BEWARE upgrading Horde System

Ted Mittelstaedt tedm at
Sun Apr 9 23:33:21 UTC 2006

>-----Original Message-----
>From: Nikolas Britton [mailto:nikolas.britton at]
>Sent: Sunday, April 09, 2006 7:57 AM
>To: Ted Mittelstaedt
>Cc: Marc G. Fournier; thierry at; fbsdq
>Subject: Re: BEWARE upgrading Horde System
>On 4/9/06, Ted Mittelstaedt <tedm at> wrote:
>> I have never understood the demand for being able to do an inplace
>> upgrade of applications or of the operating system, and I've seen
>> enormous trouble with servers that people do this with, under Windows
>> as well as FreeBSD.
>> Furthermore, by the time the software on the server is old,
>the hardware
>> is ready to be retired in favor of shiny new hardware that is a lot
>> faster.  This is also very true of Windows servers too.
>> This gets back to what I was saying with professional-vs-amateur
>> approach.  A professional approach to a server is to plan for it
>> to live a certain life then you scrap it, or at the least nuke and
>> repave it for something less demanding.  The car-rental companies
>> have been doing this with cars for years, and all the used car buyers
>> can never understand why a car rental companies sell perfectly
>> good cars with a lot of years of life left in them.
>> The amateur approach is to build the server then wring every last
>> day of life out of it.  Patch and patch it over and over and over
>> and upgrade it over and over and over, until it just won't
>work anymore.
>> Hell, people were complaining that FreeBSD 6.0 wouldn't run on a
>> 80386!!!!  That's a total amateur approach.
>I think your mixing up the professional approach with the I'm not
>paying the bills approach, that "shiny new hardware that is a lot
>faster" comes with a price tag attached to it and the price attached
>to that tag in relation to other factors determines the route to be
>taken. You do have, at the very least, a basic fiduciary
>responsibility to your employer, and in the context of business it's

No, it's not.  In the context of business it's competition.  While your
wringing the last drabs out of your older hardware, your customers are
looking at your competitors products that are fielded on NEW hardware
they bought last week, not 3 year old hardware they bought 3 years ago.

You need to get some sales education, big time.  For the total cost of
getting 3 new customers you could pay for that new server.  If you elect
to not get that new server, assuming that by doing so your savng your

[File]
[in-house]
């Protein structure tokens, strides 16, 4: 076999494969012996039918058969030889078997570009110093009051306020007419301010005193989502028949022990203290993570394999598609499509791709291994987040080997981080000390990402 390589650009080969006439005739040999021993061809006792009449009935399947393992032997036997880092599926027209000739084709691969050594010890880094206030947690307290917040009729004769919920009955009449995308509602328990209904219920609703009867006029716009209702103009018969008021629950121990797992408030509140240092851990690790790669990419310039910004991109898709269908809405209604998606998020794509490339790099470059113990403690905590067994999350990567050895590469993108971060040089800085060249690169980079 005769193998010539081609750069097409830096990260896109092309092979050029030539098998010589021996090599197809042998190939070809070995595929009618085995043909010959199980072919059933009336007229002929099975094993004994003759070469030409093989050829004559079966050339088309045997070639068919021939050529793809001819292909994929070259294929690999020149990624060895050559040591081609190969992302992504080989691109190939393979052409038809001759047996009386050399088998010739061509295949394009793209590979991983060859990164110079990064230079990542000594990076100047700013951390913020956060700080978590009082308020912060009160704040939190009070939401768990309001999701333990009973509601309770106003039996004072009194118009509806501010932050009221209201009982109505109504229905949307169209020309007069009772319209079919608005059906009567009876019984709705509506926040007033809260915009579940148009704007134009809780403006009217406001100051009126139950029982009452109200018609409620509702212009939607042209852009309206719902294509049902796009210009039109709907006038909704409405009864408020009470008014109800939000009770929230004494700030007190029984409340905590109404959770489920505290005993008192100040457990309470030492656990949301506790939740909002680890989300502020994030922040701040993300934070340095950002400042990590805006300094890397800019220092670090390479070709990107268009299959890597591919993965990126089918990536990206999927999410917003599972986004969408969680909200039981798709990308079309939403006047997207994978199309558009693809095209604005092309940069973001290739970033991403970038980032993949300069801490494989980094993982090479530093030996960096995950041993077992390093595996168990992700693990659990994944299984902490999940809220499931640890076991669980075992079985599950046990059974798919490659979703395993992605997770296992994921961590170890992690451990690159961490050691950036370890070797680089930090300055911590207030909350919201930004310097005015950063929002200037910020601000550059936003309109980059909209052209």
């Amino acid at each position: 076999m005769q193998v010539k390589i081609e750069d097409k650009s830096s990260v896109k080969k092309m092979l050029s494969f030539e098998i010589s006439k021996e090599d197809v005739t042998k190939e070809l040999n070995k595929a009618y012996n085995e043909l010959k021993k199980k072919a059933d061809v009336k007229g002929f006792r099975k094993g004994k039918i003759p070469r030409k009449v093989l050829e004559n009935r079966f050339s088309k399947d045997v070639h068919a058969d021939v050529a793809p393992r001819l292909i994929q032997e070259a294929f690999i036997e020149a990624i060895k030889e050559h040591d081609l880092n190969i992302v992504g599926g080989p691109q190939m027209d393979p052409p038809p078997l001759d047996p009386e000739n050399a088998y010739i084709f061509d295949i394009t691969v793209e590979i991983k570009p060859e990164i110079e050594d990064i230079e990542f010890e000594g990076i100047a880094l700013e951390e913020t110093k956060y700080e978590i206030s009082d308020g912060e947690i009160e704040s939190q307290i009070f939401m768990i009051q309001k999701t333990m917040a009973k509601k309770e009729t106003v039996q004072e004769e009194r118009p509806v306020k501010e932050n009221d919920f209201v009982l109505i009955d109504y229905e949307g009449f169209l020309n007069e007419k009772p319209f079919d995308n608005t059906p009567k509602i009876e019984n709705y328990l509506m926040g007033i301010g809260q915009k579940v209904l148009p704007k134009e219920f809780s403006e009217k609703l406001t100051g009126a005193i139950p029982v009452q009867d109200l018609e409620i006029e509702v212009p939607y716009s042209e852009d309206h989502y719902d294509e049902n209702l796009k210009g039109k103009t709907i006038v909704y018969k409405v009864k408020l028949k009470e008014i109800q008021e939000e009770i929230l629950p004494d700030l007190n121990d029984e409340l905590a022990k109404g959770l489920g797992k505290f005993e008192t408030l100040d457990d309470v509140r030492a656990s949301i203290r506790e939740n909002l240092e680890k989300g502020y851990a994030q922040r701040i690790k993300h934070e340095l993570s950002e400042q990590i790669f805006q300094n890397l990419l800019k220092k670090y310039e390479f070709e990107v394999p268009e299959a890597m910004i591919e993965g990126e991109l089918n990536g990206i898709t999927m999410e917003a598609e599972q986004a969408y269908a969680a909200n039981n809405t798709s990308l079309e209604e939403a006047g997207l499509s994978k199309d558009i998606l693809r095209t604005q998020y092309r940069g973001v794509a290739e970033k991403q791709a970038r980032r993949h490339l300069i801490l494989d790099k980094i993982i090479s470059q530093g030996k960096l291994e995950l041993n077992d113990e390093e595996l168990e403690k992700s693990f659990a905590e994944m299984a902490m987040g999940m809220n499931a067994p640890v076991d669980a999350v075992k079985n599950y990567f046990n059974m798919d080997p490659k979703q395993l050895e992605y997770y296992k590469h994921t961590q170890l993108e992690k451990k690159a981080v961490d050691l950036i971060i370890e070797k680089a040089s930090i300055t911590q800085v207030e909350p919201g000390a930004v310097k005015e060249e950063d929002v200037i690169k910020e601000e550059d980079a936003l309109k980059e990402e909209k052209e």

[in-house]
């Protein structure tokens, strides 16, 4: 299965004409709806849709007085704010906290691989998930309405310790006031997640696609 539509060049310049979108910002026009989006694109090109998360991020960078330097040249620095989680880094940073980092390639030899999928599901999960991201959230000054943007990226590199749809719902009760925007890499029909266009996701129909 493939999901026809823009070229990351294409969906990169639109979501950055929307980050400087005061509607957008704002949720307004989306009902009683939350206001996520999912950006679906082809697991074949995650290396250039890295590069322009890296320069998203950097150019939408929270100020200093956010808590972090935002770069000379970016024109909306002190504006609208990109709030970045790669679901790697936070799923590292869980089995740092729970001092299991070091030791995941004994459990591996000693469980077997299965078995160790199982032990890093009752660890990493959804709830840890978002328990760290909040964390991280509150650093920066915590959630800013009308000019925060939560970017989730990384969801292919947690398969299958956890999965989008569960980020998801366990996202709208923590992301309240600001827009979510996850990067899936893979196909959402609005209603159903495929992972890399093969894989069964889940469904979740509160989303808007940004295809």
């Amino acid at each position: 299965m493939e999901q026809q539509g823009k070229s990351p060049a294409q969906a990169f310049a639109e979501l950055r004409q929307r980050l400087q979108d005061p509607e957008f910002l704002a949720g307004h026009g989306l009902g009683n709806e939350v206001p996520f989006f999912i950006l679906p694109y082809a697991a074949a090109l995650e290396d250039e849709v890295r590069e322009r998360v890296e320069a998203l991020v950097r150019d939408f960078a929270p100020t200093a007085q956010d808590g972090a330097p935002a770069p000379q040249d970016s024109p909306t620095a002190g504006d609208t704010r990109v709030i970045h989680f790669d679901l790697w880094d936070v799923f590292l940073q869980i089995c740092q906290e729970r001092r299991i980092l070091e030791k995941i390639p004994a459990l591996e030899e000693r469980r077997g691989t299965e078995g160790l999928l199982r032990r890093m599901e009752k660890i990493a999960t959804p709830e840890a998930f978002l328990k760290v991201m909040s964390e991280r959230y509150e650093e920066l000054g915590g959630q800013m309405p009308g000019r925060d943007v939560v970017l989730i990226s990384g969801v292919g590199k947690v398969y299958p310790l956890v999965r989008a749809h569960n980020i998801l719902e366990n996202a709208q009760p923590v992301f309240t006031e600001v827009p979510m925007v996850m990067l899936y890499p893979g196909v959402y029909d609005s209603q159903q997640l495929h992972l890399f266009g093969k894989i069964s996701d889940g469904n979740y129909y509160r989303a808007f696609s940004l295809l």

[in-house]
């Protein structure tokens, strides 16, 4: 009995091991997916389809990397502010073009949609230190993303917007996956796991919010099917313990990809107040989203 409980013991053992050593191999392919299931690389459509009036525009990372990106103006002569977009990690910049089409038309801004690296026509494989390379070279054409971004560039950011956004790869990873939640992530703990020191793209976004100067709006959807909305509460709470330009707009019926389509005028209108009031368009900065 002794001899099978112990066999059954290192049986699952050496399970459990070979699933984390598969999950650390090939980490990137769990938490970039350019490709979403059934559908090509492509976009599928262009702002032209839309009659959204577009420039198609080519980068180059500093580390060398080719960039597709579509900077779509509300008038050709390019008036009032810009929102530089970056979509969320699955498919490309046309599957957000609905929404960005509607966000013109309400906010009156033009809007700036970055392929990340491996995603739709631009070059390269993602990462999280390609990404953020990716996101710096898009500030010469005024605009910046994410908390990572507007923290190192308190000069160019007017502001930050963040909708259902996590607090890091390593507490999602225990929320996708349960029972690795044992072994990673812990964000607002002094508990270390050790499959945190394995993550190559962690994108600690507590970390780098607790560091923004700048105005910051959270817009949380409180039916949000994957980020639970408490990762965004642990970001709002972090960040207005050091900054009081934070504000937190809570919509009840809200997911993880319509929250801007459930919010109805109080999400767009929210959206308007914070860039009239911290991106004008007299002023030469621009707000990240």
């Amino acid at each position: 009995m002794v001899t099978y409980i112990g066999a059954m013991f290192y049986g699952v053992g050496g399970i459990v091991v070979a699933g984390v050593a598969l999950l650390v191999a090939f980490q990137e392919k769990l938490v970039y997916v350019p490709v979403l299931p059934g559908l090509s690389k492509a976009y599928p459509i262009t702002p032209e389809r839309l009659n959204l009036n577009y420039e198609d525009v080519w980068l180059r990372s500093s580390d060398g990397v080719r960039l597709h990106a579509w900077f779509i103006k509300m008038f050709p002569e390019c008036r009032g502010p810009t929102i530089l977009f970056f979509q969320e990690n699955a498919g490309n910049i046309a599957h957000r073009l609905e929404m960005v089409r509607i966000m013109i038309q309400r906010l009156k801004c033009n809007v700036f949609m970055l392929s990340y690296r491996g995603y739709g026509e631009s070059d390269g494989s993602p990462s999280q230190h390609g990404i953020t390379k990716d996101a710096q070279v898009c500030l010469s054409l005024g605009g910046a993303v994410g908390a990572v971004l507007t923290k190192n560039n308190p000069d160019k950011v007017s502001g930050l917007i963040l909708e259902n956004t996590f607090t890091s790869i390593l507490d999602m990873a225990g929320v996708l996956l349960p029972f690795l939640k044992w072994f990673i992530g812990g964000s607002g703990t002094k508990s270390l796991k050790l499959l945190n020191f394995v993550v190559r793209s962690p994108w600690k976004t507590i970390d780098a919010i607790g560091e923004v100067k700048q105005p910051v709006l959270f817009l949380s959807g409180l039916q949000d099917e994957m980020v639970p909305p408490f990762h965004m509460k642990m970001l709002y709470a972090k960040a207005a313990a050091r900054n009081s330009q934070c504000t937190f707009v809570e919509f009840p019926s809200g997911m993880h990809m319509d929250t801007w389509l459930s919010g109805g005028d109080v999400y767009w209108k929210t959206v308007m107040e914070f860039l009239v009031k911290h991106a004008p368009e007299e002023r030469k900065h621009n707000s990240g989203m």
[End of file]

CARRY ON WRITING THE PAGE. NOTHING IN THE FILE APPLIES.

employer money, it is as they say penny-wise and pound-foolish.  It
is common thinking that system admins who pay the bills have, they
often lose sight of the forest for the trees.  Rather than thinking
"how can I use FreeBSD to save my employer money" your employer would
be far better off with you thinking "How can I use FreeBSD to provide
even more features to my customers than the competition, so that our
competitor's customers come over to us"

And let's say even if that server your looking at upgrading is only a
old, and still within acceptable speed, well then what are you doing
sparing?  If your running a datacenter and selling access to apps you are
fielding on your servers, your customers are paying you to be available
either 24x7 or during business hours.  If your server motherboard takes a
dump at 11:00am in the morning, you should be able to move the disk pack
to your spare box and get going within 20 minutes.  You can only do that
you maintain a hardware spare.  And so for mid-term upgrades, you build
it on
the spare server then swap the spare with the production server in the
dead of night.

I'll tell you what - you seem to be promoting the amateur approach of
no sparing, and doing inplace upgrades until the server hardware dies -
so why not give some specific examples of how this saves money over
the professional approach of maintaining sparing and a set hardware
lifespan that I'm advocating.  I think I've spent a lot of paragraphs
outlining the approach I'm advocating and why it saves money for the
organization, while you've only done some hand-waving about "fiduciary
responsibility" and some vague assumptions about how doing it the
amateur way is better.


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